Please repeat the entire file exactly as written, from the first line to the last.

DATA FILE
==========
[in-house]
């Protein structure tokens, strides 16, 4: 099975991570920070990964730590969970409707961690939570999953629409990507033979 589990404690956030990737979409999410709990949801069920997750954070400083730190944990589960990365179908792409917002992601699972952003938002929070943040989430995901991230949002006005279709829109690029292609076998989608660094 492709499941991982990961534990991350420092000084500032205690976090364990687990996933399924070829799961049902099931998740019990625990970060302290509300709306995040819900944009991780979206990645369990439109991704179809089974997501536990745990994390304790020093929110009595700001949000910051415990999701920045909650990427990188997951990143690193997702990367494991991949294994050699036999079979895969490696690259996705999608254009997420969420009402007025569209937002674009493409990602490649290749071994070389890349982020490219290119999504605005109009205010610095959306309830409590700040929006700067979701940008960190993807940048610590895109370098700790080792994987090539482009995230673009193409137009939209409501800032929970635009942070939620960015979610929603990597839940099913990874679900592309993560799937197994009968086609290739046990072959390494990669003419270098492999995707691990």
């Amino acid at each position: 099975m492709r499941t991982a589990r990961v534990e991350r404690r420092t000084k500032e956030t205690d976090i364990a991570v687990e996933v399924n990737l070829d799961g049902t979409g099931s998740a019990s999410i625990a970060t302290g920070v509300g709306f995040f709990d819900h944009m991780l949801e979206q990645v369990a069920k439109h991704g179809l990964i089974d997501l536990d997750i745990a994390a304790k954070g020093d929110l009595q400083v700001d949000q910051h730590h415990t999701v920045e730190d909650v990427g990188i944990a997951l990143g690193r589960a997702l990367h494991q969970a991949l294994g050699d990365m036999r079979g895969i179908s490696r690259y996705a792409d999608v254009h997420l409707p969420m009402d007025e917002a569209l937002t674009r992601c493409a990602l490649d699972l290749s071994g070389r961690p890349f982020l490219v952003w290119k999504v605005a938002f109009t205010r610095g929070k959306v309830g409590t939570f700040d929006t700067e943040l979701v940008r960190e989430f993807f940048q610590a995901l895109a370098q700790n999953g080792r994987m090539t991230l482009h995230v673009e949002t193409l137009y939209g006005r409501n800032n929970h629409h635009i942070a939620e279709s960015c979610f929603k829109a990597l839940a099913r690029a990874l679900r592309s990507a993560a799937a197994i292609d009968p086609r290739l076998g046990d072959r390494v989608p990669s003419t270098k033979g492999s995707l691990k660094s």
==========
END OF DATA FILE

[in-house]
């Protein structure tokens, strides 16, 4: 099975991570920070990964730590969970409707961690939570999953629409990507033979 589990404690956030990737979409999410709990949801069920997750954070400083730190944990589960990365179908792409917002992601699972952003938002929070943040989430995901991230949002006005279709829109690029292609076998989608660094 492709499941991982990961534990991350420092000084500032205690976090364990687990996933399924070829799961049902099931998740019990625990970060302290509300709306995040819900944009991780979206990645369990439109991704179809089974997501536990745990994390304790020093929110009595700001949000910051415990999701920045909650990427990188997951990143690193997702990367494991991949294994050699036999079979895969490696690259996705999608254009997420969420009402007025569209937002674009493409990602490649290749071994070389890349982020490219290119999504605005109009205010610095959306309830409590700040929006700067979701940008960190993807940048610590895109370098700790080792994987090539482009995230673009193409137009939209409501800032929970635009942070939620960015979610929603990597839940099913990874679900592309993560799937197994009968086609290739046990072959390494990669003419270098492999995707691990």
């Amino acid at each position: 099975m492709r499941t991982a589990r990961v534990e991350r404690r420092t000084k500032e956030t205690d976090i364990a991570v687990e996933v399924n990737l070829d799961g049902t979409g099931s998740a019990s999410i625990a970060t302290g920070v509300g709306f995040f709990d819900h944009m991780l949801e979206q990645v369990a069920k439109h991704g179809l990964i089974d997501l536990d997750i745990a994390a304790k954070g020093d929110l009595q400083v700001d949000q910051h730590h415990t999701v920045e730190d909650v990427g990188i944990a997951l990143g690193r589960a997702l990367h494991q969970a991949l294994g050699d990365m036999r079979g895969i179908s490696r690259y996705a792409d999608v254009h997420l409707p969420m009402d007025e917002a569209l937002t674009r992601c493409a990602l490649d699972l290749s071994g070389r961690p890349f982020l490219v952003w290119k999504v605005a938002f109009t205010r610095g929070k959306v309830g409590t939570f700040d929006t700067e943040l979701v940008r960190e989430f993807f940048q610590a995901l895109a370098q700790n999953g080792r994987m090539t991230l482009h995230v673009e949002t193409l137009y939209g006005r409501n800032n929970h629409h635009i942070a939620e279709s960015c979610f929603k829109a990597l839940a099913r690029a990874l679900r592309s990507a993560a799937a197994i292609d009968p086609r290739l076998g046990d072959r390494v989608p990669s003419t270098k033979g492999s995707l691990k660094s």